How complex are your lesson plans?

Discussion in 'General Education' started by Peregrin5, Sep 1, 2014.

  1. Peregrin5

    Peregrin5 Maven

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    I don't know why I'm letting this happen, but I'm making myself do ultra complex lesson plans.

    Part of it is that planning is so iterative, and I'm trying to implement all of this stuff that I've been learning from all of these PDs, including Common Core literacy standards, best practices from the Art and Science of Teaching by Marzano, and Next Generation Science Standards.

    So currently my planning is like this:

    I create two focus questions for my unit that I want students to be able to answer well by the end of the unit. They are complex questions that require a breadth of knowledge from that unit's subject area.

    I create a concept map of each focus question detailing all of the things students need to know to be able to answer that focus question. These become my learning goals.

    I then sequence them, and write a bunch of ideas for how to teach each learning goal accompanied by any materials I would need for teaching them.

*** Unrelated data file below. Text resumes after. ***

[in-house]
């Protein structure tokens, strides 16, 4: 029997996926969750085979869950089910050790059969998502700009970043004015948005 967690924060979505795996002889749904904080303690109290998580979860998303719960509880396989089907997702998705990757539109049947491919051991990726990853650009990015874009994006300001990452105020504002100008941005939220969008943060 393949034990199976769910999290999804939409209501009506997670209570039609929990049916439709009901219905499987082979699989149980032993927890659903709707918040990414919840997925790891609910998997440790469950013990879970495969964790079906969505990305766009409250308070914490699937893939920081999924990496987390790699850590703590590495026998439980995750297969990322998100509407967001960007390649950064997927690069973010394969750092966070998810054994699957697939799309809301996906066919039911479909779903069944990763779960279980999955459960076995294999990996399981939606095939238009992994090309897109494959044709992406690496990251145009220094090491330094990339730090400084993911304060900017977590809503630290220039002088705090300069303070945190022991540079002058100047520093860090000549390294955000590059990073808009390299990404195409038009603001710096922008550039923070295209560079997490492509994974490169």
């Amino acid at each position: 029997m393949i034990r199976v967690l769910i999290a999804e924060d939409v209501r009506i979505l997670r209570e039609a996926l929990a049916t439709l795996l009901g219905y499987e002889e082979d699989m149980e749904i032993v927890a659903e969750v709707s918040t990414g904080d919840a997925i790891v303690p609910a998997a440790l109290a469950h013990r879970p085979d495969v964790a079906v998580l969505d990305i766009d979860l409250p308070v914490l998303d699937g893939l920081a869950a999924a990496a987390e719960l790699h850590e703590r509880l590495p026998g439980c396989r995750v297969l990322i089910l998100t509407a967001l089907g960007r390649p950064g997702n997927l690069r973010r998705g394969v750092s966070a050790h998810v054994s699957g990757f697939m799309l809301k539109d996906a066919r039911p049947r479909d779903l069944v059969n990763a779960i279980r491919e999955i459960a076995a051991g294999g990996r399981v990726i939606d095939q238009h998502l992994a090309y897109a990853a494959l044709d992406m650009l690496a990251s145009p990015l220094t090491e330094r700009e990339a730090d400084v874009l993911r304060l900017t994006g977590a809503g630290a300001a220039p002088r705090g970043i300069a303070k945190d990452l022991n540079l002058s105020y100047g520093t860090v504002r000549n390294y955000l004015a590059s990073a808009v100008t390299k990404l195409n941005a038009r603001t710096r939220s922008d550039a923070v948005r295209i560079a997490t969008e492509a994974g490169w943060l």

I then take each learning goal and teaching ideas and put them into a Broad Lesson planner that includes what I will review from prior units that link to the current concept. How I will preview the concept and get them interested in it to begin with. What kinds of direct instruction I will provide, how I will check for understanding from the direct instruction, what activities they will do to process and practice that information, how I will assess their understanding of the concept, and how I will review later on.

    Then I take that broad lesson plan and I break it out into my calendar over however many days it will take. I then take that general information and do a daily lesson plan for each day, which includes a teacher-led activity, a collaborative investigation, independent practice, and a closure for each day. Standards are attached at each level of planning.